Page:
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Today's Stichomancy for Eminem

The first excerpt represents the past or something you must release, and is drawn from Through the Looking-Glass by Lewis Carroll:

fond of flying into candles--because they want to turn into Snap-dragon-flies!'

`Crawling at your feet,' said the Gnat (Alice drew her feet back in some alarm), `you may observe a Bread-and-Butterfly. Its wings are thin slices of Bread-and-butter, its body is a crust, and its head is a lump of sugar.'

`And what does IT live on?'

`Weak tea with cream in it.'

A new difficulty came into Alice's head. `Supposing it couldn't find any?' she suggested.

`Then it would die, of course.'

Through the Looking-Glass
The second excerpt represents the present or the deciding factor of the moment, and is drawn from The Profits of Religion by Upton Sinclair:

securities based upon the New Haven swindles, together with all the mass of other railroad swindles, shall be sanctified and secured by dividends paid out of the Public purse. New Haven securities take a big jump; and the "Outlook", needless to say, is enthusiastic for the President's policy. Here is a chance for the big thieves to baptize themselves--or shall we say to have the water in their stocks made "holy"? Says our pious editor, for the government to take property without full compensation "would be contrary to the whole spirit of America."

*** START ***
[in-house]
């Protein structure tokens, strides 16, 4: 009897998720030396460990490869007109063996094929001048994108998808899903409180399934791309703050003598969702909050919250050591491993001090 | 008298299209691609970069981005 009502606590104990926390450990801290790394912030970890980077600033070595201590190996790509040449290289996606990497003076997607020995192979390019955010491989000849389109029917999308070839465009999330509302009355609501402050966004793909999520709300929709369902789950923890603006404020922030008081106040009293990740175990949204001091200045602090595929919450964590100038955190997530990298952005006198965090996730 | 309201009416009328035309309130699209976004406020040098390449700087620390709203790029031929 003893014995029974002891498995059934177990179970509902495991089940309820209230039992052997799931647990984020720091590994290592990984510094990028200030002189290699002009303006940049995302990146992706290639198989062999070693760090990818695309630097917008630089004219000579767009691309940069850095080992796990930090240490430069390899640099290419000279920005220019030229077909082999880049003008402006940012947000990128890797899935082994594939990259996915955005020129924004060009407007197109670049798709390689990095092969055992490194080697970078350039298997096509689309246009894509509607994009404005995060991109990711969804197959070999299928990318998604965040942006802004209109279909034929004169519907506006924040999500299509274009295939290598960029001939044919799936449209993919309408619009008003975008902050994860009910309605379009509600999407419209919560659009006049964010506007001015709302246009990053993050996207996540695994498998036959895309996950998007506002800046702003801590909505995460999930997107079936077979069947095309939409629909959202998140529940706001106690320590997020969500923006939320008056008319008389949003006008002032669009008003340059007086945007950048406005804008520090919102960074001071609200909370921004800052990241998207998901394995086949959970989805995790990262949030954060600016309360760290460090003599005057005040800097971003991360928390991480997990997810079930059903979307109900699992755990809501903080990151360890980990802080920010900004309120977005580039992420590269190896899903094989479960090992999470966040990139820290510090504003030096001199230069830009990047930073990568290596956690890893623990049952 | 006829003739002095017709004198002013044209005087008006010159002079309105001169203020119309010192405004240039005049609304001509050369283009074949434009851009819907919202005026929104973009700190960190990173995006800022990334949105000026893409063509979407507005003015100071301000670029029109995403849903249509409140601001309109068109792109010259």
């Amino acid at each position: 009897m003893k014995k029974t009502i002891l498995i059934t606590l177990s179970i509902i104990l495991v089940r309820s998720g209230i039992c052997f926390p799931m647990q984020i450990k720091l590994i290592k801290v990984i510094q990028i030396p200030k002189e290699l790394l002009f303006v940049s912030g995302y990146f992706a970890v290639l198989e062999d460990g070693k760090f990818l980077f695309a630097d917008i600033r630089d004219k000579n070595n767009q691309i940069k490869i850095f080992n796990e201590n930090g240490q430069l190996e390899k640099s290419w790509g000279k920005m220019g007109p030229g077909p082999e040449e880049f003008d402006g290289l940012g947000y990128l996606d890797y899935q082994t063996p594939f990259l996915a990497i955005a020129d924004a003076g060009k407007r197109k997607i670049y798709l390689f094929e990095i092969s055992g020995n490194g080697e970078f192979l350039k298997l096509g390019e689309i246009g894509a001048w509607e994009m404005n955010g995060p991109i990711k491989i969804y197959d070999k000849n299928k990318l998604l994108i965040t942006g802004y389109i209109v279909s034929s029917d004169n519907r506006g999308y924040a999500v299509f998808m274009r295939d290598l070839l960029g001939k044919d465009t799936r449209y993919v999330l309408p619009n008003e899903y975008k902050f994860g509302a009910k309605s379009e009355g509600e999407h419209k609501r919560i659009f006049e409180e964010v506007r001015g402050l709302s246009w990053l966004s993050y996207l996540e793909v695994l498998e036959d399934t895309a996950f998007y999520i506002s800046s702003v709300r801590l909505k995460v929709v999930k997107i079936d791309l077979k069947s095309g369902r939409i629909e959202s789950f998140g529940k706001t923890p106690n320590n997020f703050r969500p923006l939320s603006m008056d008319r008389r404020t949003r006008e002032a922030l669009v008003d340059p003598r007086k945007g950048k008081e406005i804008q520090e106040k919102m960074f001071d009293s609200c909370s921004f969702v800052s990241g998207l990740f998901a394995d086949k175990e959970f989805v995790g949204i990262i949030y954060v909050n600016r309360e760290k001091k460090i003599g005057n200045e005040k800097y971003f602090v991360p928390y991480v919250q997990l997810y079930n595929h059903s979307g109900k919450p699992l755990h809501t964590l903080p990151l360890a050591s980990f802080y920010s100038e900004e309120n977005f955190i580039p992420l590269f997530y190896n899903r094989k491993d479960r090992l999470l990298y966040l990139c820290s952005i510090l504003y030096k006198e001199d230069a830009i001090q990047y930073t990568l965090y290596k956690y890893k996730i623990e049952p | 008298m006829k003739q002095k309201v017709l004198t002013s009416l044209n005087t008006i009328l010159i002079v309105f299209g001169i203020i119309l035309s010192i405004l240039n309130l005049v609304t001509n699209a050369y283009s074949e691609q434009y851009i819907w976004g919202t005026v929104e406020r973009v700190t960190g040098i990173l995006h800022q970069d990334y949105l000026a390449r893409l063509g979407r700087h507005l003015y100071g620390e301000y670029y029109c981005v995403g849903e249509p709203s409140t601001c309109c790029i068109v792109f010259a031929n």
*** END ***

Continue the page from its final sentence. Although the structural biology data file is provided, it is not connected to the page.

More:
The Outlook for Graft

Anyone familiar with the magazine world will understand that such

The third excerpt represents the future or something you must embrace, and is drawn from A Legend of Montrose by Walter Scott:

but by no means to abrogate the office. They fared, however, in this respect, like rash physicians, who commence by over- physicking a patient, until he is reduced to a state of weakness, from which cordials are afterwards unable to recover him.

But these events were still in the womb of futurity. As yet the Scottish Parliament held their engagement with England consistent with justice, prudence, and piety, and their military undertaking seemed to succeed to their very wish. The junction of the Scottish army with those of Fairfax and Manchester, enabled the Parliamentary forces to besiege York, and to fight the desperate action of Long-Marston Moor, in which Prince Rupert and the